From Green Right Now Reports
While tar balls, oil-covered birds and dying turtles are the prevailing images of the Gulf oil spill, at least one marine biologist believes the public many not fully grasp the scope of the disaster.
â€śBirds, sea turtles, and dolphins get most of the press, but all marine organisms in the Gulf of Mexico are threatened by the catastrophic oil spill,â€ť says Paula Mikkelsen, a visiting fellow in Cornell Universityâ€™s department of Ecology and Evolutionary Biology and an associate director of the Cornell-affiliated Paleontological Research Institution. â€śEvery habitat â€“ from intertidal oyster bars and mangroves to deepwater sand plains — depends upon clean water to survive.â€ť
Mikkelsen is no stranger to the Gulf Coast region, having spent 20 years at Harbor Branch Oceanographic Institution in Fort Pierce, Fla.
â€śOver 15,000 species of animals and plants are known to inhabit the Gulf of Mexico,â€ť she said. â€śMost of these live well below the surface, and so little attention has been paid to them by the clean-up efforts.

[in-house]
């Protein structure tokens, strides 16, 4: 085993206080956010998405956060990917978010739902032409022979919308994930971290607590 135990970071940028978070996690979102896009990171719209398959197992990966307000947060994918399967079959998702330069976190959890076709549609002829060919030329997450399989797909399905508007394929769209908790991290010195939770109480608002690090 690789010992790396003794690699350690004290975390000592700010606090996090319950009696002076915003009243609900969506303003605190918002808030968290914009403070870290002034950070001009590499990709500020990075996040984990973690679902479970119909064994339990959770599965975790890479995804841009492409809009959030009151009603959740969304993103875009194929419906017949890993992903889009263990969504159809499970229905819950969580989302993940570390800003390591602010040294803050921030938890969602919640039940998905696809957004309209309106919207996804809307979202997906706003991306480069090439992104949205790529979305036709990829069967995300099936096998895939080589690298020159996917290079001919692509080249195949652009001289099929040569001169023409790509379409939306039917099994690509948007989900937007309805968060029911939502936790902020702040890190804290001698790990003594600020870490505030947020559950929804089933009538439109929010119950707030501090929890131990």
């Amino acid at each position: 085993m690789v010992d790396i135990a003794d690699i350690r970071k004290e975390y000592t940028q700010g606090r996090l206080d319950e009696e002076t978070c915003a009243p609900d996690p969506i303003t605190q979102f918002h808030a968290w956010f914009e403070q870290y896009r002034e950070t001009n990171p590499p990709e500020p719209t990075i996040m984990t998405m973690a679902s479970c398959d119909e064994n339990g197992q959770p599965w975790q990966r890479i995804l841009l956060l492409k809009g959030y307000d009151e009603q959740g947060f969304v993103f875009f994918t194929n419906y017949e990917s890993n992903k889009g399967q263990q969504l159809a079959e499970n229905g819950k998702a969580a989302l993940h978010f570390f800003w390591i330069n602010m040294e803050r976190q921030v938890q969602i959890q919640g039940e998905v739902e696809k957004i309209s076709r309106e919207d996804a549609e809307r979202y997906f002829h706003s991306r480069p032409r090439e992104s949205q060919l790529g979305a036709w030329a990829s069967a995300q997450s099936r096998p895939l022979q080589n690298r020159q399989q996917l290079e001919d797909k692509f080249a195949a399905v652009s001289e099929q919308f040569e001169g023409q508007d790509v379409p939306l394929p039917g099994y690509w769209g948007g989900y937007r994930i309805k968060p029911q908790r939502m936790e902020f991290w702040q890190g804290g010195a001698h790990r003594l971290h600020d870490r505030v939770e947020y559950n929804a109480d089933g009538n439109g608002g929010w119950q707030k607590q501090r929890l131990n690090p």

â€śThe trouble is, there is no rescue or clean-up procedure for these organisms. Oil in the water or their food sources will kill them. Itâ€™s one, big, complex marine ecosystem out there â€“ and when one part of it fails, others will follow.
â€śThe Gulf of Mexico is intimately connected to South Florida by the Loop Current, a main source of larvae for Americaâ€™s only living coral reefs off the Florida Keys â€“ the third largest reef system in the world. Oil has already been detected in the Loop Current. What happens next is anyoneâ€™s guess.
â€śIs everything going to die? Probably not â€“ marine animals and plants, despite their delicate nature, can and often do rebound from disasters such as this. But we can expect that there will be loss, and we can expect substantial, perhaps permanent, changes to the marine communities of the Gulf of Mexico and possibly the Florida Keys for a long time to come.â€ť